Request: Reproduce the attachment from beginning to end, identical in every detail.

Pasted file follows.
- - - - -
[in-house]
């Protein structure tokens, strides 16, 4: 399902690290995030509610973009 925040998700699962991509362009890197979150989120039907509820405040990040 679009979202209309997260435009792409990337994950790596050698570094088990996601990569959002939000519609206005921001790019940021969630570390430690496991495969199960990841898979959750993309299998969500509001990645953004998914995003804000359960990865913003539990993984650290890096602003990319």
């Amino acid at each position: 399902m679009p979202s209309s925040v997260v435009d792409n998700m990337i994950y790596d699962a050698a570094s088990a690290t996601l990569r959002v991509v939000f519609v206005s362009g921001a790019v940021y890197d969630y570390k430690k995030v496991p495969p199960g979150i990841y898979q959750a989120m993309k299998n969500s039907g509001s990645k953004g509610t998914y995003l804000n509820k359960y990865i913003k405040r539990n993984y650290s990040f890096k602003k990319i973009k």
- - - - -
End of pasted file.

[in-house]
């Protein structure tokens, strides 16, 4: 399902690290995030509610973009 925040998700699962991509362009890197979150989120039907509820405040990040 679009979202209309997260435009792409990337994950790596050698570094088990996601990569959002939000519609206005921001790019940021969630570390430690496991495969199960990841898979959750993309299998969500509001990645953004998914995003804000359960990865913003539990993984650290890096602003990319």
């Amino acid at each position: 399902m679009p979202s209309s925040v997260v435009d792409n998700m990337i994950y790596d699962a050698a570094s088990a690290t996601l990569r959002v991509v939000f519609v206005s362009g921001a790019v940021y890197d969630y570390k430690k995030v496991p495969p199960g979150i990841y898979q959750a989120m993309k299998n969500s039907g509001s990645k953004g509610t998914y995003l804000n509820k359960y990865i913003k405040r539990n993984y650290s990040f890096k602003k990319i973009k």